Player development? Why bother?
While others are bemoaning the transactional nature of the portal, roster management and the new one-time transfer rule, Spavital has embraced all of it. More than three months after the traditional National Signing Day in February, he still has eight scholarships to offer.
The rest have gone to transfers, 11 of them. That after Spavital lost 12 players to the portal. He has not signed a high school prospect at Texas State in his Class of 2021…
“My whole argument is I can take the [high school] kid down the street that no one wants and no one offers who, after three years, you develop him into a good player, and he can leave,” Spavital said. “Or you can [go to the portal].”
Okay, so he’s at a shitty mid-major program that has trouble attracting quality recruits, so I get it. At some point, though, the check is going to be presented, and it won’t be pretty.
There is a yearly limit of 85 scholarship players for FBS teams. However, a program may sign only 25 per year. Rosters are in flux as coaches decide whether the portal is a gift or a curse — or maybe both. So-called “super seniors” aren’t counted against the 85 this season as they were allowed an extra year of eligibility in 2021 due to COVID-19. They also could leave giant holes in rosters after they leave after this season.
“They kind of mask some of your issues,” Cincinnati coach Luke Fickell said. “If you have six super seniors, so you’re really not under the limit, but when those guys leave you’ve going to have an even bigger issue.”
Coaches in Fickell’s AAC are already in favor of expanding annual scholarship limits from 25 to 30 as a stop gap. A blanket waiver to surpass that 25-scholarship limit for at least one year has been discussed in coaching circles. The Big 12 and MAC proposed a two-year scholarship limit of 50, spread out any way a coach wants. That was shot down. The possibility of allowing an extra scholarship for every player lost to the portal — the so-called “one-for-one” approach — isn’t likely.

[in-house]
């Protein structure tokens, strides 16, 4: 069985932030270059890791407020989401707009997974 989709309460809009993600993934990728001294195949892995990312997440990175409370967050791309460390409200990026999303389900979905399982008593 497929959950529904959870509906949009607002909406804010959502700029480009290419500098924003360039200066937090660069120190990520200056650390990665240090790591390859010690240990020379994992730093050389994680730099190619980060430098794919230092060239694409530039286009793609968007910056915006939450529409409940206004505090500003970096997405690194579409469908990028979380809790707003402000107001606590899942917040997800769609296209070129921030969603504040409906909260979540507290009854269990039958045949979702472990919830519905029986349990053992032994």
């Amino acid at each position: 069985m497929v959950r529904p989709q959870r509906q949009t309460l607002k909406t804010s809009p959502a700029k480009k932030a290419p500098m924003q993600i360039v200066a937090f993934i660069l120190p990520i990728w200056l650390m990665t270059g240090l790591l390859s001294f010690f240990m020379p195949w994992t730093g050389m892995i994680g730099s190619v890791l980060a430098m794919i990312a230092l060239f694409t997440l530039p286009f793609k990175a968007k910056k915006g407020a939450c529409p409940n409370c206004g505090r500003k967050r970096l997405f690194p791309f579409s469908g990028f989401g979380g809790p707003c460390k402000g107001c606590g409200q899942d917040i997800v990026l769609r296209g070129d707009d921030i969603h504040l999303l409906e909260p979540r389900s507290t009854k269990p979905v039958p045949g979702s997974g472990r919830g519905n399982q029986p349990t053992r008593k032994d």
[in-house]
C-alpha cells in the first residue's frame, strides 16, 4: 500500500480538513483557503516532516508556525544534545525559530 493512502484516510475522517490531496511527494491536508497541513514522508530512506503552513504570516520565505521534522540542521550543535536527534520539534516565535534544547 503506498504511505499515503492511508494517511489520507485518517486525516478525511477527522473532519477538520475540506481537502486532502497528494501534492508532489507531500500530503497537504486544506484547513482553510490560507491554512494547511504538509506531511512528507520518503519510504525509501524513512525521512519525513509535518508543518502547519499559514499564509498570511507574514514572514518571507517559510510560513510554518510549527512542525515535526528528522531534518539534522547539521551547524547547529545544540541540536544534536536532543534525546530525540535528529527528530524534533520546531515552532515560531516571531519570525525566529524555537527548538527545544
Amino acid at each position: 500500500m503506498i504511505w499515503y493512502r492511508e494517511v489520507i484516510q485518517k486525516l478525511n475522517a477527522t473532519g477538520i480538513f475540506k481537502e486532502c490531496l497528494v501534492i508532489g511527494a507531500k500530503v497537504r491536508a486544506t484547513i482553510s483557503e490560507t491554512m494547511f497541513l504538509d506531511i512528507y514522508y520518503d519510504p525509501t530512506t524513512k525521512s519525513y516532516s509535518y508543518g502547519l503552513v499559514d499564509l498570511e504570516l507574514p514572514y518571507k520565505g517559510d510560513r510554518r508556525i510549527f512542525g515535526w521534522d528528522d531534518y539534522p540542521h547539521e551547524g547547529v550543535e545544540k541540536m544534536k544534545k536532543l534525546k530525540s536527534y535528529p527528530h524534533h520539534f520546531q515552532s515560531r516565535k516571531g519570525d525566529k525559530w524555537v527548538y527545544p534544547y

If there’s one thing we know, it’s that the NCAA’s bag isn’t being proactive, man. Again, though, if you’re Jake Spavital at Texas State, the portal is simply the best option from a set of bad choices and you’ll deal with the consequences when you cross that bridge.
But what if you’re Bryan Harsin at Auburn?
Auburn has already secured commitments from four transfers and could add as many as eight more this summer. If that takes away from the initial number of scholarships that the new staff can sign in the 2022 class, I’m fine with that too…
Auburn can certainly win some battles and land good players in the 2022 class. I’m not suggesting that Harsin has or should throw in the towel. But in a class where AU is behind and doesn’t have the long-term relationships that other staffs do with elite prospects, it’s important to supplement the group with some instant impact players.
The best way for Auburn to do that right now is the transfer portal…
As far as the numbers go, transfers currently count against the 25 initial scholarships schools can offer each year. If AU had three scholarships still available from 2021 and took 12 transfers, that would mean nine would have to count toward the 2022 class.
The author assumes some sort of roster fix from the NCAA is forthcoming, but if he’s wrong about that, Harsin’s blowing a hole in his program’s roster that will take several classes to fill. And he’s doing it in his first season! Why? Well, in the immortal words of Jake Spavital,
“That is what are we trying to do especially in a time when, [if] you don’t win, you get fired,” he said. “Instead of waiting around, it’s given life to our program. We gotta think outside the box here.”